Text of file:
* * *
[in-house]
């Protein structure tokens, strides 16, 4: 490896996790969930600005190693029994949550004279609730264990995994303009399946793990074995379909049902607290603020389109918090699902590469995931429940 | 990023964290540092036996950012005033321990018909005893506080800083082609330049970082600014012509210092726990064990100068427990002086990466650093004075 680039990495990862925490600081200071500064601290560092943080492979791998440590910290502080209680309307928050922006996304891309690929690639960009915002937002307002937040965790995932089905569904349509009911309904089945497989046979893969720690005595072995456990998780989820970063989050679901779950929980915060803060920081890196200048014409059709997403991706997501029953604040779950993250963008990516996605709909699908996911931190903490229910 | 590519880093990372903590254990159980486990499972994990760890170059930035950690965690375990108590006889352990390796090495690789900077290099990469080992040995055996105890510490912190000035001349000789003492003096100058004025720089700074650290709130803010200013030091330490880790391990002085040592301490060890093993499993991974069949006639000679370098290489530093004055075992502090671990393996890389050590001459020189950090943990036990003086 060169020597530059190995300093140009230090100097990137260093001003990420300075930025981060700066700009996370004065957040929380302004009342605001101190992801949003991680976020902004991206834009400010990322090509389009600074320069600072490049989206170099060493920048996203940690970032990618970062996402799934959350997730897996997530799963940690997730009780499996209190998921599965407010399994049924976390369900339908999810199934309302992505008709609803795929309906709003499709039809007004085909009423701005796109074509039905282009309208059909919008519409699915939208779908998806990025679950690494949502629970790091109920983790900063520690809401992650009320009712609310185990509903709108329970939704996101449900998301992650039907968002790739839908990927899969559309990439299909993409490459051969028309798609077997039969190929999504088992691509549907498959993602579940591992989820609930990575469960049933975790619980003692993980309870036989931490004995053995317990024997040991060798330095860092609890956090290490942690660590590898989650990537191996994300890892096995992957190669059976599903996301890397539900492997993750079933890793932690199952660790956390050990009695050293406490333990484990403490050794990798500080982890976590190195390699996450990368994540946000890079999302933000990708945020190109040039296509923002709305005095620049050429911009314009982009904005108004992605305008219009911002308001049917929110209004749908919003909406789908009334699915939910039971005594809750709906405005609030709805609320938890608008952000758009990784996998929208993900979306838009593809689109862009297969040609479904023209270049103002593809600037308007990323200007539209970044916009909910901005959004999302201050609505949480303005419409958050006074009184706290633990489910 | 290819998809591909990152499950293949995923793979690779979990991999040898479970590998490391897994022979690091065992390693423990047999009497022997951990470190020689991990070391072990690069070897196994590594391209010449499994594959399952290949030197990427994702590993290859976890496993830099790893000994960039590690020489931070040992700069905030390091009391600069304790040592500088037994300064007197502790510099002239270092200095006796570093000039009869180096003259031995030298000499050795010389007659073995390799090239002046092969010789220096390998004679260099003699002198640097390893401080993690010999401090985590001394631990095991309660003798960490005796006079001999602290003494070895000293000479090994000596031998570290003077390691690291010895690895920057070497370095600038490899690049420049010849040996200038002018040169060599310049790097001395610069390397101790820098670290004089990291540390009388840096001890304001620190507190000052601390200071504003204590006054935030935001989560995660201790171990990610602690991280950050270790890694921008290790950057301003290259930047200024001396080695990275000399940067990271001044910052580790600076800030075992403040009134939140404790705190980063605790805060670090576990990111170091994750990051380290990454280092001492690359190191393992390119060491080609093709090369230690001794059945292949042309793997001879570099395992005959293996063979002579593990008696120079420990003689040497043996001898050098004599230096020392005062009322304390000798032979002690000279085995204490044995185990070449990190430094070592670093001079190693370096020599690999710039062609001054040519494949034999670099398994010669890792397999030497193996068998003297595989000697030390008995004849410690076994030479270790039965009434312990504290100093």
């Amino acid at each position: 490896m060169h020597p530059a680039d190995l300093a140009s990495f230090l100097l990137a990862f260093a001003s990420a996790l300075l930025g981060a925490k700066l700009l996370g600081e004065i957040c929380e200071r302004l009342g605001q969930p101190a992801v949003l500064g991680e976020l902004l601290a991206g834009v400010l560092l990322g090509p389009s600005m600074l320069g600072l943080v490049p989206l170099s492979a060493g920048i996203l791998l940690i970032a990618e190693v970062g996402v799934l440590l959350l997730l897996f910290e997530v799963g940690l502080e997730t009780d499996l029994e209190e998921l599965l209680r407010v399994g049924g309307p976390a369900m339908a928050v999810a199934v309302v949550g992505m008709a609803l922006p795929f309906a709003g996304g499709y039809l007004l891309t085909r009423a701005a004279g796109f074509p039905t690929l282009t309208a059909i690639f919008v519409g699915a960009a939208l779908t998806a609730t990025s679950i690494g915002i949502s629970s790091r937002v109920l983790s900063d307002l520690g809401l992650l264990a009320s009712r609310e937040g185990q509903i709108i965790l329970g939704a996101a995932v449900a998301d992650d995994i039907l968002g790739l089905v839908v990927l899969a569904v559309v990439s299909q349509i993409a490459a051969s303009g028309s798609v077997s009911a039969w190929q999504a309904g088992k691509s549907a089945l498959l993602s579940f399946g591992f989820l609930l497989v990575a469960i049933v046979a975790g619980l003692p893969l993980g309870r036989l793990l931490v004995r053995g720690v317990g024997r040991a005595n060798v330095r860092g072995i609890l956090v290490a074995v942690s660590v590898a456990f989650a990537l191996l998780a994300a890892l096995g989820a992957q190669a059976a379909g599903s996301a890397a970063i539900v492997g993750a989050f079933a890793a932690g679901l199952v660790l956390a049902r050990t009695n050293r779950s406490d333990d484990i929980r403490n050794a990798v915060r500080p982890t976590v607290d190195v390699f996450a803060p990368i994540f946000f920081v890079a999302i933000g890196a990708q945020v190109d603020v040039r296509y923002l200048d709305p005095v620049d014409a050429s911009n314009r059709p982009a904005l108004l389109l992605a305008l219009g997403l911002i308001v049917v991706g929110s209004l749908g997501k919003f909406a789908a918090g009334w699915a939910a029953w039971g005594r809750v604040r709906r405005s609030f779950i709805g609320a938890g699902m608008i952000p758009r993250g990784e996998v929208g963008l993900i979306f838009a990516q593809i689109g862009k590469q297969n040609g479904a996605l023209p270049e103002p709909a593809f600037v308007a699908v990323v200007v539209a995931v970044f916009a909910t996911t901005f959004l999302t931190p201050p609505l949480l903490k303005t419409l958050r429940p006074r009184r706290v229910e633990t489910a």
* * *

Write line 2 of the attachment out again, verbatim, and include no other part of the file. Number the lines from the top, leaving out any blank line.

């Protein structure tokens, strides 16, 4: 490896996790969930600005190693029994949550004279609730264990995994303009399946793990074995379909049902607290603020389109918090699902590469995931429940 | 990023964290540092036996950012005033321990018909005893506080800083082609330049970082600014012509210092726990064990100068427990002086990466650093004075 680039990495990862925490600081200071500064601290560092943080492979791998440590910290502080209680309307928050922006996304891309690929690639960009915002937002307002937040965790995932089905569904349509009911309904089945497989046979893969720690005595072995456990998780989820970063989050679901779950929980915060803060920081890196200048014409059709997403991706997501029953604040779950993250963008990516996605709909699908996911931190903490229910 | 590519880093990372903590254990159980486990499972994990760890170059930035950690965690375990108590006889352990390796090495690789900077290099990469080992040995055996105890510490912190000035001349000789003492003096100058004025720089700074650290709130803010200013030091330490880790391990002085040592301490060890093993499993991974069949006639000679370098290489530093004055075992502090671990393996890389050590001459020189950090943990036990003086 060169020597530059190995300093140009230090100097990137260093001003990420300075930025981060700066700009996370004065957040929380302004009342605001101190992801949003991680976020902004991206834009400010990322090509389009600074320069600072490049989206170099060493920048996203940690970032990618970062996402799934959350997730897996997530799963940690997730009780499996209190998921599965407010399994049924976390369900339908999810199934309302992505008709609803795929309906709003499709039809007004085909009423701005796109074509039905282009309208059909919008519409699915939208779908998806990025679950690494949502629970790091109920983790900063520690809401992650009320009712609310185990509903709108329970939704996101449900998301992650039907968002790739839908990927899969559309990439299909993409490459051969028309798609077997039969190929999504088992691509549907498959993602579940591992989820609930990575469960049933975790619980003692993980309870036989931490004995053995317990024997040991060798330095860092609890956090290490942690660590590898989650990537191996994300890892096995992957190669059976599903996301890397539900492997993750079933890793932690199952660790956390050990009695050293406490333990484990403490050794990798500080982890976590190195390699996450990368994540946000890079999302933000990708945020190109040039296509923002709305005095620049050429911009314009982009904005108004992605305008219009911002308001049917929110209004749908919003909406789908009334699915939910039971005594809750709906405005609030709805609320938890608008952000758009990784996998929208993900979306838009593809689109862009297969040609479904023209270049103002593809600037308007990323200007539209970044916009909910901005959004999302201050609505949480303005419409958050006074009184706290633990489910 | 290819998809591909990152499950293949995923793979690779979990991999040898479970590998490391897994022979690091065992390693423990047999009497022997951990470190020689991990070391072990690069070897196994590594391209010449499994594959399952290949030197990427994702590993290859976890496993830099790893000994960039590690020489931070040992700069905030390091009391600069304790040592500088037994300064007197502790510099002239270092200095006796570093000039009869180096003259031995030298000499050795010389007659073995390799090239002046092969010789220096390998004679260099003699002198640097390893401080993690010999401090985590001394631990095991309660003798960490005796006079001999602290003494070895000293000479090994000596031998570290003077390691690291010895690895920057070497370095600038490899690049420049010849040996200038002018040169060599310049790097001395610069390397101790820098670290004089990291540390009388840096001890304001620190507190000052601390200071504003204590006054935030935001989560995660201790171990990610602690991280950050270790890694921008290790950057301003290259930047200024001396080695990275000399940067990271001044910052580790600076800030075992403040009134939140404790705190980063605790805060670090576990990111170091994750990051380290990454280092001492690359190191393992390119060491080609093709090369230690001794059945292949042309793997001879570099395992005959293996063979002579593990008696120079420990003689040497043996001898050098004599230096020392005062009322304390000798032979002690000279085995204490044995185990070449990190430094070592670093001079190693370096020599690999710039062609001054040519494949034999670099398994010669890792397999030497193996068998003297595989000697030390008995004849410690076994030479270790039965009434312990504290100093």